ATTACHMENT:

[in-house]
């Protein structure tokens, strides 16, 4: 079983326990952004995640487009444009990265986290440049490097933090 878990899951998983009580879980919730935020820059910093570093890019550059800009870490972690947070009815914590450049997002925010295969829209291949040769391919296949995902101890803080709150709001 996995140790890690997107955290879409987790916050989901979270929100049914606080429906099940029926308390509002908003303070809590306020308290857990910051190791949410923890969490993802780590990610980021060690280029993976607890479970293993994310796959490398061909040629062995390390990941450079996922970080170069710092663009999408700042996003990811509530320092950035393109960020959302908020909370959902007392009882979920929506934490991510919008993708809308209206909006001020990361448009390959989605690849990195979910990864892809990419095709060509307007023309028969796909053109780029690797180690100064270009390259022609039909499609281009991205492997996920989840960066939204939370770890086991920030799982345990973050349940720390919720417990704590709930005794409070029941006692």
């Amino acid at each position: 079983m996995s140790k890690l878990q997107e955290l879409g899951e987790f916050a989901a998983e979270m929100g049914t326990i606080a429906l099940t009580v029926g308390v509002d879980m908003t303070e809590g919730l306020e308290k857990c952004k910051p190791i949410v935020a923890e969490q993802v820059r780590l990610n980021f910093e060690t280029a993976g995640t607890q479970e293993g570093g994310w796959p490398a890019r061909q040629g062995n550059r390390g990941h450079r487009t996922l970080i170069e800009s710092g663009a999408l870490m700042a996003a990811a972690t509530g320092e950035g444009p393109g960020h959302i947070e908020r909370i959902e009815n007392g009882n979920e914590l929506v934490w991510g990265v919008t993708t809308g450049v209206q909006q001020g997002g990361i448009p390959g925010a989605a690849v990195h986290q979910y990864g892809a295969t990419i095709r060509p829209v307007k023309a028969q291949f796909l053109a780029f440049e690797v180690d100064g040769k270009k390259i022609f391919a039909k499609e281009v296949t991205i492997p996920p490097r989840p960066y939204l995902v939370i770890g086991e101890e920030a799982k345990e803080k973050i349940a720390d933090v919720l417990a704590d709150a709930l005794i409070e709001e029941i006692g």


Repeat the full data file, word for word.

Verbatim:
[in-house]
């Protein structure tokens, strides 16, 4: 079983326990952004995640487009444009990265986290440049490097933090 878990899951998983009580879980919730935020820059910093570093890019550059800009870490972690947070009815914590450049997002925010295969829209291949040769391919296949995902101890803080709150709001 996995140790890690997107955290879409987790916050989901979270929100049914606080429906099940029926308390509002908003303070809590306020308290857990910051190791949410923890969490993802780590990610980021060690280029993976607890479970293993994310796959490398061909040629062995390390990941450079996922970080170069710092663009999408700042996003990811509530320092950035393109960020959302908020909370959902007392009882979920929506934490991510919008993708809308209206909006001020990361448009390959989605690849990195979910990864892809990419095709060509307007023309028969796909053109780029690797180690100064270009390259022609039909499609281009991205492997996920989840960066939204939370770890086991920030799982345990973050349940720390919720417990704590709930005794409070029941006692």
């Amino acid at each position: 079983m996995s140790k890690l878990q997107e955290l879409g899951e987790f916050a989901a998983e979270m929100g049914t326990i606080a429906l099940t009580v029926g308390v509002d879980m908003t303070e809590g919730l306020e308290k857990c952004k910051p190791i949410v935020a923890e969490q993802v820059r780590l990610n980021f910093e060690t280029a993976g995640t607890q479970e293993g570093g994310w796959p490398a890019r061909q040629g062995n550059r390390g990941h450079r487009t996922l970080i170069e800009s710092g663009a999408l870490m700042a996003a990811a972690t509530g320092e950035g444009p393109g960020h959302i947070e908020r909370i959902e009815n007392g009882n979920e914590l929506v934490w991510g990265v919008t993708t809308g450049v209206q909006q001020g997002g990361i448009p390959g925010a989605a690849v990195h986290q979910y990864g892809a295969t990419i095709r060509p829209v307007k023309a028969q291949f796909l053109a780029f440049e690797v180690d100064g040769k270009k390259i022609f391919a039909k499609e281009v296949t991205i492997p996920p490097r989840p960066y939204l995902v939370i770890g086991e101890e920030a799982k345990e803080k973050i349940a720390d933090v919720l417990a704590d709150a709930l005794i409070e709001e029941i006692g």